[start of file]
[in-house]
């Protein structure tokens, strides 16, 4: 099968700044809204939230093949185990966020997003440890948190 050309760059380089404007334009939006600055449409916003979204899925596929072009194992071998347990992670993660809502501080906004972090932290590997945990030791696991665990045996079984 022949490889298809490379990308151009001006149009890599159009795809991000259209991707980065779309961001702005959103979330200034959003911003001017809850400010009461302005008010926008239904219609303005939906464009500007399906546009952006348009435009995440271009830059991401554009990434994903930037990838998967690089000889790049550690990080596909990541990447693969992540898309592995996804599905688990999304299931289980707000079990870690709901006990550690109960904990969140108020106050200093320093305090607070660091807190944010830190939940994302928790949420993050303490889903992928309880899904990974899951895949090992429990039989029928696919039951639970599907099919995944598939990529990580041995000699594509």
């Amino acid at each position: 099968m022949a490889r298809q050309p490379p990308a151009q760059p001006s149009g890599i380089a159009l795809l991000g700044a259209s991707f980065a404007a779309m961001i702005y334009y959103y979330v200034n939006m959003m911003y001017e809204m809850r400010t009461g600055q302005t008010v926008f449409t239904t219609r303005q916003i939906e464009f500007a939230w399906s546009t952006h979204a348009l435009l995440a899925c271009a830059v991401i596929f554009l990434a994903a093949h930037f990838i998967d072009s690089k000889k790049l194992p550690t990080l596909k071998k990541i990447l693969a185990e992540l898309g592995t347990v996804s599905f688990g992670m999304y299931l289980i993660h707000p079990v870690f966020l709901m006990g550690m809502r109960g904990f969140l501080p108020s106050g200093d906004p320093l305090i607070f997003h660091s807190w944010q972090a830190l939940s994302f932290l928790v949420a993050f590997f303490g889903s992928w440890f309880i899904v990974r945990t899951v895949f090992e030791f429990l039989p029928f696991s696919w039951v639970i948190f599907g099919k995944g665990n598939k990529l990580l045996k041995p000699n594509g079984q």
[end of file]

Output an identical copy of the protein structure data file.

[in-house]
């Protein structure tokens, strides 16, 4: 099968700044809204939230093949185990966020997003440890948190 050309760059380089404007334009939006600055449409916003979204899925596929072009194992071998347990992670993660809502501080906004972090932290590997945990030791696991665990045996079984 022949490889298809490379990308151009001006149009890599159009795809991000259209991707980065779309961001702005959103979330200034959003911003001017809850400010009461302005008010926008239904219609303005939906464009500007399906546009952006348009435009995440271009830059991401554009990434994903930037990838998967690089000889790049550690990080596909990541990447693969992540898309592995996804599905688990999304299931289980707000079990870690709901006990550690109960904990969140108020106050200093320093305090607070660091807190944010830190939940994302928790949420993050303490889903992928309880899904990974899951895949090992429990039989029928696919039951639970599907099919995944598939990529990580041995000699594509």
């Amino acid at each position: 099968m022949a490889r298809q050309p490379p990308a151009q760059p001006s149009g890599i380089a159009l795809l991000g700044a259209s991707f980065a404007a779309m961001i702005y334009y959103y979330v200034n939006m959003m911003y001017e809204m809850r400010t009461g600055q302005t008010v926008f449409t239904t219609r303005q916003i939906e464009f500007a939230w399906s546009t952006h979204a348009l435009l995440a899925c271009a830059v991401i596929f554009l990434a994903a093949h930037f990838i998967d072009s690089k000889k790049l194992p550690t990080l596909k071998k990541i990447l693969a185990e992540l898309g592995t347990v996804s599905f688990g992670m999304y299931l289980i993660h707000p079990v870690f966020l709901m006990g550690m809502r109960g904990f969140l501080p108020s106050g200093d906004p320093l305090i607070f997003h660091s807190w944010q972090a830190l939940s994302f932290l928790v949420a993050f590997f303490g889903s992928w440890f309880i899904v990974r945990t899951v895949f090992e030791f429990l039989p029928f696991s696919w039951v639970i948190f599907g099919k995944g665990n598939k990529l990580l045996k041995p000699n594509g079984q």